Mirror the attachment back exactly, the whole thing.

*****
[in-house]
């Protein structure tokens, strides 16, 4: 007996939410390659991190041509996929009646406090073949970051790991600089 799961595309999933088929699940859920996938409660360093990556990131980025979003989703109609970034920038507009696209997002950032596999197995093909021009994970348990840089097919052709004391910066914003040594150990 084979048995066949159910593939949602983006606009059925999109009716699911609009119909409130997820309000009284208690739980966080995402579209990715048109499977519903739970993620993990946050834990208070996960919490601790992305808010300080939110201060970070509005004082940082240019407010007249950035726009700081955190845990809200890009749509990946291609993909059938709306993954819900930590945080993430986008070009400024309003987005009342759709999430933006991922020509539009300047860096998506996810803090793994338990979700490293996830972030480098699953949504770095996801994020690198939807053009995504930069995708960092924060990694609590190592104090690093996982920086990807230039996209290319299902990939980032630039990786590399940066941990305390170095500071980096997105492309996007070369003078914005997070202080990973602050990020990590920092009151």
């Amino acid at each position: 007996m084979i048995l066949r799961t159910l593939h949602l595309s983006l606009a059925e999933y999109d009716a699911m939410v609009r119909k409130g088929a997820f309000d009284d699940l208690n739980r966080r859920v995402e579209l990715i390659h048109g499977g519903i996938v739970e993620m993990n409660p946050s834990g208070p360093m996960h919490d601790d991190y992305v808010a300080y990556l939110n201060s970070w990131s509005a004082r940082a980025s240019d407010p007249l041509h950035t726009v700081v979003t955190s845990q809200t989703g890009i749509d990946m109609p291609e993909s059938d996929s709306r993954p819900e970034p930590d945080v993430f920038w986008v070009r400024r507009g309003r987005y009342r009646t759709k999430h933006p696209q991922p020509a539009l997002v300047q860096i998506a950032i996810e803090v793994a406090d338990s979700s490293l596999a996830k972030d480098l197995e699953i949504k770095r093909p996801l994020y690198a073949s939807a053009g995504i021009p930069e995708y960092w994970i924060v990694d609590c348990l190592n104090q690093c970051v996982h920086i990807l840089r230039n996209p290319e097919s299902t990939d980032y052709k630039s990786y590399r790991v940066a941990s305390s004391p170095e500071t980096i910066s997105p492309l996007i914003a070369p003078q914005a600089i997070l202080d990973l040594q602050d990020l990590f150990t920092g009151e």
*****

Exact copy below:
[in-house]
């Protein structure tokens, strides 16, 4: 007996939410390659991190041509996929009646406090073949970051790991600089 799961595309999933088929699940859920996938409660360093990556990131980025979003989703109609970034920038507009696209997002950032596999197995093909021009994970348990840089097919052709004391910066914003040594150990 084979048995066949159910593939949602983006606009059925999109009716699911609009119909409130997820309000009284208690739980966080995402579209990715048109499977519903739970993620993990946050834990208070996960919490601790992305808010300080939110201060970070509005004082940082240019407010007249950035726009700081955190845990809200890009749509990946291609993909059938709306993954819900930590945080993430986008070009400024309003987005009342759709999430933006991922020509539009300047860096998506996810803090793994338990979700490293996830972030480098699953949504770095996801994020690198939807053009995504930069995708960092924060990694609590190592104090690093996982920086990807230039996209290319299902990939980032630039990786590399940066941990305390170095500071980096997105492309996007070369003078914005997070202080990973602050990020990590920092009151």
């Amino acid at each position: 007996m084979i048995l066949r799961t159910l593939h949602l595309s983006l606009a059925e999933y999109d009716a699911m939410v609009r119909k409130g088929a997820f309000d009284d699940l208690n739980r966080r859920v995402e579209l990715i390659h048109g499977g519903i996938v739970e993620m993990n409660p946050s834990g208070p360093m996960h919490d601790d991190y992305v808010a300080y990556l939110n201060s970070w990131s509005a004082r940082a980025s240019d407010p007249l041509h950035t726009v700081v979003t955190s845990q809200t989703g890009i749509d990946m109609p291609e993909s059938d996929s709306r993954p819900e970034p930590d945080v993430f920038w986008v070009r400024r507009g309003r987005y009342r009646t759709k999430h933006p696209q991922p020509a539009l997002v300047q860096i998506a950032i996810e803090v793994a406090d338990s979700s490293l596999a996830k972030d480098l197995e699953i949504k770095r093909p996801l994020y690198a073949s939807a053009g995504i021009p930069e995708y960092w994970i924060v990694d609590c348990l190592n104090q690093c970051v996982h920086i990807l840089r230039n996209p290319e097919s299902t990939d980032y052709k630039s990786y590399r790991v940066a941990s305390s004391p170095e500071t980096i910066s997105p492309l996007i914003a070369p003078q914005a600089i997070l202080d990973l040594q602050d990020l990590f150990t920092g009151e």